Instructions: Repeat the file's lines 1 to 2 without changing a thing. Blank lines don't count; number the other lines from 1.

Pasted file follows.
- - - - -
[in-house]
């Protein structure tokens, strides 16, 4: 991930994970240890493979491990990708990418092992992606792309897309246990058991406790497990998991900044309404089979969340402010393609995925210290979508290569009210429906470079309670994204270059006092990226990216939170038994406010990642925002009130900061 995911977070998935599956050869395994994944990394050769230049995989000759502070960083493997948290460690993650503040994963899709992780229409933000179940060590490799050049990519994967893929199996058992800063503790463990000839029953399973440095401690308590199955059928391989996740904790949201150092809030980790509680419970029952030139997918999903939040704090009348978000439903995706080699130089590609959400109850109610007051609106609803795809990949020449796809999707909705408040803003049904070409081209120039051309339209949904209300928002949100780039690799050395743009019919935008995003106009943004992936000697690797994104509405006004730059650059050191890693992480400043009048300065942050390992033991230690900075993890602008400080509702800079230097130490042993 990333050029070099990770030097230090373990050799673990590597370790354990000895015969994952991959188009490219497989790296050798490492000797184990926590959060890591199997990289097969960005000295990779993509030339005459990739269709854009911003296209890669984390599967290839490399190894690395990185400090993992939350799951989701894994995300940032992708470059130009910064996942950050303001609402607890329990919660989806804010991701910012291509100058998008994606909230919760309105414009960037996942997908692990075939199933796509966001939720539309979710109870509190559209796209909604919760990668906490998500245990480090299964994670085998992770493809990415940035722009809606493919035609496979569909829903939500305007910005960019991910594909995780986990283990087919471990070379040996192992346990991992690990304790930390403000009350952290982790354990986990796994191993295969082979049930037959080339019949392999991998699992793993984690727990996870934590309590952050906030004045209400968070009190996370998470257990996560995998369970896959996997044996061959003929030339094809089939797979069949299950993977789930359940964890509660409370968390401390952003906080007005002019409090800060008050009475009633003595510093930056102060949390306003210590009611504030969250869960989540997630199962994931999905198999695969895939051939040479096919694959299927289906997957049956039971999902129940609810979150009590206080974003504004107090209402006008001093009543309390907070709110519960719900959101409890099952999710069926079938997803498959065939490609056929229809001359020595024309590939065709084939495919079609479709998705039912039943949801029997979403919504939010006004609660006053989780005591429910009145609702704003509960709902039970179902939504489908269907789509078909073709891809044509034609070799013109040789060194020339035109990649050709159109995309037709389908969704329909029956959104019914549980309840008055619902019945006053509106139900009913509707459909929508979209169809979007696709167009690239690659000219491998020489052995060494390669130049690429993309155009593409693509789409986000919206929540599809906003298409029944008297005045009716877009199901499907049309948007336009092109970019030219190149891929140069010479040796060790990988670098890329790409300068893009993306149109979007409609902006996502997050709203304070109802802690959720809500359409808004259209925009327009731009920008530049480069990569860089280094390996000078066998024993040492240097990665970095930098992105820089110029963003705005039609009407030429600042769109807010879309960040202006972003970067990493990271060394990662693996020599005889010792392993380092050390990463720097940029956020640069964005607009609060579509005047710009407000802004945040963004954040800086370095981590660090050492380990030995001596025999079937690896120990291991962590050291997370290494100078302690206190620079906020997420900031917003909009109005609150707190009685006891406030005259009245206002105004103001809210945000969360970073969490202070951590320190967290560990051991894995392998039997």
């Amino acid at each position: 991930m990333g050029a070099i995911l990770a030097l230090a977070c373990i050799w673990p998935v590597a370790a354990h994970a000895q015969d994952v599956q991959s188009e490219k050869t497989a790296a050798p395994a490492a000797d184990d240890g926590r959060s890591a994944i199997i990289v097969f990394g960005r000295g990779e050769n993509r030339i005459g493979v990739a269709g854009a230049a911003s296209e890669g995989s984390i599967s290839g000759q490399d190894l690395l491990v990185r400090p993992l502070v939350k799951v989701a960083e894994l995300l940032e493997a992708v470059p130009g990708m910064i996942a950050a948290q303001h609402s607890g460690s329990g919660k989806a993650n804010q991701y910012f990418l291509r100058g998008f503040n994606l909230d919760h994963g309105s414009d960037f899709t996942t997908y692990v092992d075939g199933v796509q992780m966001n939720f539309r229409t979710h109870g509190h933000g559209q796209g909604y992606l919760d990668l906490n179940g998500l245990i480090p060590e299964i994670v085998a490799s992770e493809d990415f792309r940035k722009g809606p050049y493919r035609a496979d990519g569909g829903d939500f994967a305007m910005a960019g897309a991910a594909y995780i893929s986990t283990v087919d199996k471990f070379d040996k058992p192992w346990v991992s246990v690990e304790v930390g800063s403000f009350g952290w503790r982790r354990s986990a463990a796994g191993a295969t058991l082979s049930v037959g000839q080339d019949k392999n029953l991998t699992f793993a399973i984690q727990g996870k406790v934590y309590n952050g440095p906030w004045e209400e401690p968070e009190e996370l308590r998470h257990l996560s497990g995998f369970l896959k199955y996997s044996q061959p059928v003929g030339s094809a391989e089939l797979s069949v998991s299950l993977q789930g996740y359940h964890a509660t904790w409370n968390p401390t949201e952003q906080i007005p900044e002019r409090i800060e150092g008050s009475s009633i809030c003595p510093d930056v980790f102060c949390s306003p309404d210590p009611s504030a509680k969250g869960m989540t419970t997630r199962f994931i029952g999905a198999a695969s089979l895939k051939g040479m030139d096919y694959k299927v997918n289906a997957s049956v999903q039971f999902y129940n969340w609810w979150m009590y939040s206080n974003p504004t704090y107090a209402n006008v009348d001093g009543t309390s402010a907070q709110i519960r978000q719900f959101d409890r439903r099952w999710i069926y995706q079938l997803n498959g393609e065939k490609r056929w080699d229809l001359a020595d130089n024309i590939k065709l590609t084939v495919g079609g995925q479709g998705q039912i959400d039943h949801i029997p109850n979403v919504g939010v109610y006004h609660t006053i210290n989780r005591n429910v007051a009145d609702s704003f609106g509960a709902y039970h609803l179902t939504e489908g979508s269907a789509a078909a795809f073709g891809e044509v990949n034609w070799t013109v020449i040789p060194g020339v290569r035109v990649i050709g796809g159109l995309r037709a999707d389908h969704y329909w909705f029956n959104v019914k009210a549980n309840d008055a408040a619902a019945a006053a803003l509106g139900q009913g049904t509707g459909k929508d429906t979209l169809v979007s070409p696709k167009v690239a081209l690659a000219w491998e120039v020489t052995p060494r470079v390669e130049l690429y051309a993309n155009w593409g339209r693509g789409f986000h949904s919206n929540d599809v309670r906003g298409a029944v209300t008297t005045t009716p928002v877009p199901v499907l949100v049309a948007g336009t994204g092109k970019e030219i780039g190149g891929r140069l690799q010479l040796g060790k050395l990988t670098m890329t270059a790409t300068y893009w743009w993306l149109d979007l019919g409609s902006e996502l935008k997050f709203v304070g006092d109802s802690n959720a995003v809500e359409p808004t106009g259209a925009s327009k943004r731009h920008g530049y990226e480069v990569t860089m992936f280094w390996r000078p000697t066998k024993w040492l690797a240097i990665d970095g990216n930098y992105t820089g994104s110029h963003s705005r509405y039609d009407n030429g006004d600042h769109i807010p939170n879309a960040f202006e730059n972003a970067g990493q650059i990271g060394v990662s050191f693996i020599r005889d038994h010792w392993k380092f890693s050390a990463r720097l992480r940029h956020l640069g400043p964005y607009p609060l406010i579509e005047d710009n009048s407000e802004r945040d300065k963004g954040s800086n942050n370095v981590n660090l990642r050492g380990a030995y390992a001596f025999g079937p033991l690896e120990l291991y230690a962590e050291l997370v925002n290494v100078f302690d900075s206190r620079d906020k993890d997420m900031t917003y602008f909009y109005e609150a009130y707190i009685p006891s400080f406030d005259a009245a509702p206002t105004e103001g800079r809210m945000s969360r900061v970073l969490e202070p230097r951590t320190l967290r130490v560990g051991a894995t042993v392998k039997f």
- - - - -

[in-house]
């Protein structure tokens, strides 16, 4: 991930994970240890493979491990990708990418092992992606792309897309246990058991406790497990998991900044309404089979969340402010393609995925210290979508290569009210429906470079309670994204270059006092990226990216939170038994406010990642925002009130900061 995911977070998935599956050869395994994944990394050769230049995989000759502070960083493997948290460690993650503040994963899709992780229409933000179940060590490799050049990519994967893929199996058992800063503790463990000839029953399973440095401690308590199955059928391989996740904790949201150092809030980790509680419970029952030139997918999903939040704090009348978000439903995706080699130089590609959400109850109610007051609106609803795809990949020449796809999707909705408040803003049904070409081209120039051309339209949904209300928002949100780039690799050395743009019919935008995003106009943004992936000697690797994104509405006004730059650059050191890693992480400043009048300065942050390992033991230690900075993890602008400080509702800079230097130490042993 990333050029070099990770030097230090373990050799673990590597370790354990000895015969994952991959188009490219497989790296050798490492000797184990926590959060890591199997990289097969960005000295990779993509030339005459990739269709854009911003296209890669984390599967290839490399190894690395990185400090993992939350799951989701894994995300940032992708470059130009910064996942950050303001609402607890329990919660989806804010991701910012291509100058998008994606909230919760309105414009960037996942997908692990075939199933796509966001939720539309979710109870509190559209796209909604919760990668906490998500245990480090299964994670085998992770493809990415940035722009809606493919035609496979569909829903939500305007910005960019991910594909995780986990283990087919471990070379040996192992346990991992690990304790930390403000009350952290982790354990986990796994191993295969082979049930037959080339019949392999991998699992793993984690727990996870934590309590952050906030004045209400968070009190996370998470257990996560995998369970896959996997044996061959003929030339094809089939797979069949299950993977789930359940964890509660409370968390401390952003906080007005002019409090800060008050009475009633003595510093930056102060949390306003210590009611504030969250869960989540997630199962994931999905198999695969895939051939040479096919694959299927289906997957049956039971999902129940609810979150009590206080974003504004107090209402006008001093009543309390907070709110519960719900959101409890099952999710069926079938997803498959065939490609056929229809001359020595024309590939065709084939495919079609479709998705039912039943949801029997979403919504939010006004609660006053989780005591429910009145609702704003509960709902039970179902939504489908269907789509078909073709891809044509034609070799013109040789060194020339035109990649050709159109995309037709389908969704329909029956959104019914549980309840008055619902019945006053509106139900009913509707459909929508979209169809979007696709167009690239690659000219491998020489052995060494390669130049690429993309155009593409693509789409986000919206929540599809906003298409029944008297005045009716877009199901499907049309948007336009092109970019030219190149891929140069010479040796060790990988670098890329790409300068893009993306149109979007409609902006996502997050709203304070109802802690959720809500359409808004259209925009327009731009920008530049480069990569860089280094390996000078066998024993040492240097990665970095930098992105820089110029963003705005039609009407030429600042769109807010879309960040202006972003970067990493990271060394990662693996020599005889010792392993380092050390990463720097940029956020640069964005607009609060579509005047710009407000802004945040963004954040800086370095981590660090050492380990030995001596025999079937690896120990291991962590050291997370290494100078302690206190620079906020997420900031917003909009109005609150707190009685006891406030005259009245206002105004103001809210945000969360970073969490202070951590320190967290560990051991894995392998039997």